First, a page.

People who have a severe case of atopic dermatitis that does not respond to other treatments can try Protopic. This medicated ointment is applied to affected areas of the skin twice a day, and is believed to work by suppressing the immune system. Most people tolerate it well; however, side effects are possible and can include redness and burning at the application site, among other things.
What Is Protopic?
Protopic® (tacrolimus ointment) is a skin medication approved to treat moderate-to-severe atopic dermatitis (a form of eczema) in adults and children at least two years of age. It is reserved for use in people who have failed other treatments or who cannot use other treatments. Protopic should be used for a short time only, but can be used again, if needed, after a period of nonuse.
Protopic is made by Astellas Pharma Tech Co., Ltd. for Astellas Pharma US, Inc.
How Does Protopic Work?
Atopic dermatitis is thought to occur when the immune system has an overactive response to a trigger, leading to symptoms of eczema. Protopic is an "immunosuppressant" medication. It is believed to treat atopic dermatitis by reducing the activity of the immune system, which helps relieve the symptoms of the condition.
In clinical studies, Protopic improved symptoms of atopic dermatitis, such as itching. In these studies, 37 percent of people using this drug reported a significant improvement in their symptoms (defined as a greater than 90 percent improvement), compared with only 7 percent of people using an ointment with no active medication (a placebo ointment). Some people experienced symptom improvement within one week of beginning treatment.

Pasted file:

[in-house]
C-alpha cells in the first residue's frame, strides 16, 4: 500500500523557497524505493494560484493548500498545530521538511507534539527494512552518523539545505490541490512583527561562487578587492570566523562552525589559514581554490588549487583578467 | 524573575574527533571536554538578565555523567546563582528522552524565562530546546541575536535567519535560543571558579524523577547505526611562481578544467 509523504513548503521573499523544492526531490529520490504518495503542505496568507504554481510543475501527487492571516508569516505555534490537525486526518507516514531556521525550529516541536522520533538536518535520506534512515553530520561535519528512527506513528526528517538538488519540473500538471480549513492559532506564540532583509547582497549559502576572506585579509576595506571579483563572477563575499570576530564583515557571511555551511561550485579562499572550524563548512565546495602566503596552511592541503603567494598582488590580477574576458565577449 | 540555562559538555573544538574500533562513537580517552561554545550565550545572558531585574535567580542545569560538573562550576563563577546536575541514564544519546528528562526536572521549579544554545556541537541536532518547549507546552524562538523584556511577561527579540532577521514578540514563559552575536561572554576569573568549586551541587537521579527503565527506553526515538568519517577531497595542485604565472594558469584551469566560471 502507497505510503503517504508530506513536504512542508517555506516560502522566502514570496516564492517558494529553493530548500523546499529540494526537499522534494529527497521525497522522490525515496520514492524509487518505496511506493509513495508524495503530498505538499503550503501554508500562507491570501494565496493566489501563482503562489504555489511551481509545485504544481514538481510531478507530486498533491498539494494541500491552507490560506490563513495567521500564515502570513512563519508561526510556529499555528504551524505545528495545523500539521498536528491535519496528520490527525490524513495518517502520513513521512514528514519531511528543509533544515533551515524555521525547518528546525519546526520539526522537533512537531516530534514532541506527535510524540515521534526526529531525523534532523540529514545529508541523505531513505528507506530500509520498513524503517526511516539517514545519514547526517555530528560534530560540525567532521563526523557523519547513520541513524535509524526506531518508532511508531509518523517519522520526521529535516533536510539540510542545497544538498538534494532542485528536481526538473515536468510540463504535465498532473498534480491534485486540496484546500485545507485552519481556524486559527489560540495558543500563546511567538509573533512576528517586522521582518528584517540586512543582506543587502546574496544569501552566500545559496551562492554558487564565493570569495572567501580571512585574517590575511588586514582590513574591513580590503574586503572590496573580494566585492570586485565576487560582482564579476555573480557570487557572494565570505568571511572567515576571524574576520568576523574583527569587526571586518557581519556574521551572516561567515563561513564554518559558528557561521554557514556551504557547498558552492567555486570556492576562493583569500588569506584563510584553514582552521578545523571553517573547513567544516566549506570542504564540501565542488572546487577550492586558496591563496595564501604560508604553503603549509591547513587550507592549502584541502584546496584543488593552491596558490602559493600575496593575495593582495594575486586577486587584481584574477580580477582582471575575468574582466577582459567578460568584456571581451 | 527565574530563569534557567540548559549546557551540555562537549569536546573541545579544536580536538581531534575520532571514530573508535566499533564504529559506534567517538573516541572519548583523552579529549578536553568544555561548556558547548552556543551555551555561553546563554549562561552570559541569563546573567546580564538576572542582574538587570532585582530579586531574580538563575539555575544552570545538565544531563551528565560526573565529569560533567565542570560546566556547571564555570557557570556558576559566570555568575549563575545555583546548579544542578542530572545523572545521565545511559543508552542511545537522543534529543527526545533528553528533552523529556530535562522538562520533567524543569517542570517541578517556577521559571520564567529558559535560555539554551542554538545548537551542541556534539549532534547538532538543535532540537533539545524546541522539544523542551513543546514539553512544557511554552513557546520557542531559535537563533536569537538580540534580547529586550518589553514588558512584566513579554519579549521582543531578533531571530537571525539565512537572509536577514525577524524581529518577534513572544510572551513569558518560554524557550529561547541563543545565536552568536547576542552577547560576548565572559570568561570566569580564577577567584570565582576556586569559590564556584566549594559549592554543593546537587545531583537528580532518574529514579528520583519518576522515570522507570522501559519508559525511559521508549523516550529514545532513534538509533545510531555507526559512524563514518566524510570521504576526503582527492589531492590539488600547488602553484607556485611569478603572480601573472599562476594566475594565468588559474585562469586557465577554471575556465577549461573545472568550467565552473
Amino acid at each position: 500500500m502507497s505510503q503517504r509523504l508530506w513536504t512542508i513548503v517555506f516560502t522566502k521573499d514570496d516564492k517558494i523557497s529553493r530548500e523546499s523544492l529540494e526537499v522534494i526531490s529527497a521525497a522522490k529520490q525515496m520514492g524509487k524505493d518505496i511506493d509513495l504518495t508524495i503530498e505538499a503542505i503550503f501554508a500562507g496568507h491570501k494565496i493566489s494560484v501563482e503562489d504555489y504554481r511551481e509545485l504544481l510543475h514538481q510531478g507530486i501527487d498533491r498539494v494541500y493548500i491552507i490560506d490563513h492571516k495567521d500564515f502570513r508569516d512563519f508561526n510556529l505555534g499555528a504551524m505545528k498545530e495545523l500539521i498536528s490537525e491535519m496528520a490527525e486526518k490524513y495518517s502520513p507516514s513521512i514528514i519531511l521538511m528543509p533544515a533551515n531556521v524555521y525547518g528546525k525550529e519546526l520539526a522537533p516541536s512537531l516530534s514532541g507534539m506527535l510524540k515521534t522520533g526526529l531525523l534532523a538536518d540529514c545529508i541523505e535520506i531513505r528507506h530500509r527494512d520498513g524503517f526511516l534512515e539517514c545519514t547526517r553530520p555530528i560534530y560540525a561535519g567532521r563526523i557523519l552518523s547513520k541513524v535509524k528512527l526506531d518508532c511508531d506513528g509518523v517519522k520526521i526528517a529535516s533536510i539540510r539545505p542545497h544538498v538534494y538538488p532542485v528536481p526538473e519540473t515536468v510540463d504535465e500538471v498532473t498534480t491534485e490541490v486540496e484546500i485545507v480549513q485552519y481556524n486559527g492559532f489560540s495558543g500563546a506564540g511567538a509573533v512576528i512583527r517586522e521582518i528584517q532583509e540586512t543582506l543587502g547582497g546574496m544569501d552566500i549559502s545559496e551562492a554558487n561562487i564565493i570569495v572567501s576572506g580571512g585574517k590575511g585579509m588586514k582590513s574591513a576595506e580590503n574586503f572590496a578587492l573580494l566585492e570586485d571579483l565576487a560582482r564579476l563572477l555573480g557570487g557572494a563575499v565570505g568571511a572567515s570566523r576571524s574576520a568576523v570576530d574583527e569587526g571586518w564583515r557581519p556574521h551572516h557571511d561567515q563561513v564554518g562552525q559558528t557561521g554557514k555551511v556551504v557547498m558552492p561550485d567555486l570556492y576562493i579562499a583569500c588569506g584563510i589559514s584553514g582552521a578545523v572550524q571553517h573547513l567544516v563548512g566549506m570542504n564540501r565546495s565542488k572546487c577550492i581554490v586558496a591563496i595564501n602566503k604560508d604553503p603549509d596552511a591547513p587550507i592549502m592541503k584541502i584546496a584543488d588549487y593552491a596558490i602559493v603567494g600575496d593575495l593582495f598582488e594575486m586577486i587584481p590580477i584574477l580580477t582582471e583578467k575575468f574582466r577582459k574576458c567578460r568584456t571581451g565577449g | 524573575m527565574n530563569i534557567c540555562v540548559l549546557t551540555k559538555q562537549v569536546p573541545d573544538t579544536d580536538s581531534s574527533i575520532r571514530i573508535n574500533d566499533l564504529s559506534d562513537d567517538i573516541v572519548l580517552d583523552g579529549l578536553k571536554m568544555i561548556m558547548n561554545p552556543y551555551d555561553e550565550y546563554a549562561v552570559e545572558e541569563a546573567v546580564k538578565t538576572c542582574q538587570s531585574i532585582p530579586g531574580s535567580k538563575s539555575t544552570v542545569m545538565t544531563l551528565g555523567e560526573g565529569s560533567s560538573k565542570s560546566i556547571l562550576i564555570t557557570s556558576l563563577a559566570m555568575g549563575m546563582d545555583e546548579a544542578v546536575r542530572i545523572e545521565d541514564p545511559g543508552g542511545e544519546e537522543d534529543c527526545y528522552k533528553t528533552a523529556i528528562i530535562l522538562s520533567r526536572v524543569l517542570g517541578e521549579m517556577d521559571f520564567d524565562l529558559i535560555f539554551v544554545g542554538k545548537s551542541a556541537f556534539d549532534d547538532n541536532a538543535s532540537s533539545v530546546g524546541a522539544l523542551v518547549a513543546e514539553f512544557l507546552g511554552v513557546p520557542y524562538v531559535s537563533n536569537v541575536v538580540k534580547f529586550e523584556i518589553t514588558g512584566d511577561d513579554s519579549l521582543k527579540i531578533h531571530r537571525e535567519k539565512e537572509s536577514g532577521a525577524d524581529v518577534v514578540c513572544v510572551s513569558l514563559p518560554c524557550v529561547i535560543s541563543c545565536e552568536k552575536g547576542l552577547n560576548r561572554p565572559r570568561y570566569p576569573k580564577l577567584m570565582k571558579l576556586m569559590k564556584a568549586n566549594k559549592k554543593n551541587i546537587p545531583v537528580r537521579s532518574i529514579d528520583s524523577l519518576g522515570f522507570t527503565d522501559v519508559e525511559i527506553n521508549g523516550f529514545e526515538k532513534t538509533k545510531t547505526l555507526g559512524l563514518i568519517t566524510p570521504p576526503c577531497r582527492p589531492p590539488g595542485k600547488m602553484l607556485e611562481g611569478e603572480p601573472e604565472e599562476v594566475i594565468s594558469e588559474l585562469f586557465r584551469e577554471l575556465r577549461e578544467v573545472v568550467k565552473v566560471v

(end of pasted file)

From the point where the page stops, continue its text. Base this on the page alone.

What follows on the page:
Food and Drug Administration, Center for Drug Evaluation and Research. Electronic orange book: approved drug products with therapeutic equivalence evaluations. FDA Web site. Available at: http://www.fda.gov/cder/ob/. Accessed March 8, 2012.
Briggs GG, Freeman RK, Yaffe SJ. Drugs in Pregnancy and Lactation. 8th ed. Philadelphia (PA): Lippincott Williams & Wilkins;2008.
National Library of Medicine (US). Drugs and Lactation Database (LactMED). NLM Web site. Available at: http://toxnet.nlm.nih.gov/cgi-bin/sis/htmlgen?LACT. Accessed September 13, 2011.
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